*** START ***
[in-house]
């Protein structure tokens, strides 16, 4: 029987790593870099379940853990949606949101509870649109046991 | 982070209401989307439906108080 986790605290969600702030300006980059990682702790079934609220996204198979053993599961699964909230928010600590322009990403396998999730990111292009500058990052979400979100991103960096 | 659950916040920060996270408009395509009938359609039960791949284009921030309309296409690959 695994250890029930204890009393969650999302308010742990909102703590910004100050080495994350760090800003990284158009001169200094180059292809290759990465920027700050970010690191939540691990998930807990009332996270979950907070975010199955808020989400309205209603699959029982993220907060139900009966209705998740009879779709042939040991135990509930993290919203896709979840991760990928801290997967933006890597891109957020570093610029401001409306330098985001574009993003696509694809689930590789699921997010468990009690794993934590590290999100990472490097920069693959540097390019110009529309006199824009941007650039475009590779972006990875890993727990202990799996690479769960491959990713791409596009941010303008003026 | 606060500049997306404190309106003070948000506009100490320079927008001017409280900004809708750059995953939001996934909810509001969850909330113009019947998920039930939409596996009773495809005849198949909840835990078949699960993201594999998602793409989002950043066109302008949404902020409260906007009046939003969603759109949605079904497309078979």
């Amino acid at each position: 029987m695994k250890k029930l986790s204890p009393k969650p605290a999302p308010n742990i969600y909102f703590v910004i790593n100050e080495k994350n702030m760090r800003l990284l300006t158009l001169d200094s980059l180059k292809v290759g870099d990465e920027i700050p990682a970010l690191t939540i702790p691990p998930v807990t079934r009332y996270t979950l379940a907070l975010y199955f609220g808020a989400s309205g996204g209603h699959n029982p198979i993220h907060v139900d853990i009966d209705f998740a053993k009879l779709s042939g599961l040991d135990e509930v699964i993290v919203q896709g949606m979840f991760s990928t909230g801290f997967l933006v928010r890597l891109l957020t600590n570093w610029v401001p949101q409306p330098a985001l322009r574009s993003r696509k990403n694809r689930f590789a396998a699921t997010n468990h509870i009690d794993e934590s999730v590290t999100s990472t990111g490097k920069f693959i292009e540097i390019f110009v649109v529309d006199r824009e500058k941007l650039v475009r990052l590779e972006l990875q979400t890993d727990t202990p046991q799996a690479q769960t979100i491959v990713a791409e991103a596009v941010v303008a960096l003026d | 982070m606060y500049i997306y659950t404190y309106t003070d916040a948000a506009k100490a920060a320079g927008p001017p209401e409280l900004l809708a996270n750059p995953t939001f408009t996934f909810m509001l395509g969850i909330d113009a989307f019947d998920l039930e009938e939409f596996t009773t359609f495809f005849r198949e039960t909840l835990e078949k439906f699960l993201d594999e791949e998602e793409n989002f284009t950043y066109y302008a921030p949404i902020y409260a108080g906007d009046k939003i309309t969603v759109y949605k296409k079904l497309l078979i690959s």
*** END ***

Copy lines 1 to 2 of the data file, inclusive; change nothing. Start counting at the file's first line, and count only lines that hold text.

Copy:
[in-house]
């Protein structure tokens, strides 16, 4: 029987790593870099379940853990949606949101509870649109046991 | 982070209401989307439906108080 986790605290969600702030300006980059990682702790079934609220996204198979053993599961699964909230928010600590322009990403396998999730990111292009500058990052979400979100991103960096 | 659950916040920060996270408009395509009938359609039960791949284009921030309309296409690959 695994250890029930204890009393969650999302308010742990909102703590910004100050080495994350760090800003990284158009001169200094180059292809290759990465920027700050970010690191939540691990998930807990009332996270979950907070975010199955808020989400309205209603699959029982993220907060139900009966209705998740009879779709042939040991135990509930993290919203896709979840991760990928801290997967933006890597891109957020570093610029401001409306330098985001574009993003696509694809689930590789699921997010468990009690794993934590590290999100990472490097920069693959540097390019110009529309006199824009941007650039475009590779972006990875890993727990202990799996690479769960491959990713791409596009941010303008003026 | 606060500049997306404190309106003070948000506009100490320079927008001017409280900004809708750059995953939001996934909810509001969850909330113009019947998920039930939409596996009773495809005849198949909840835990078949699960993201594999998602793409989002950043066109302008949404902020409260906007009046939003969603759109949605079904497309078979």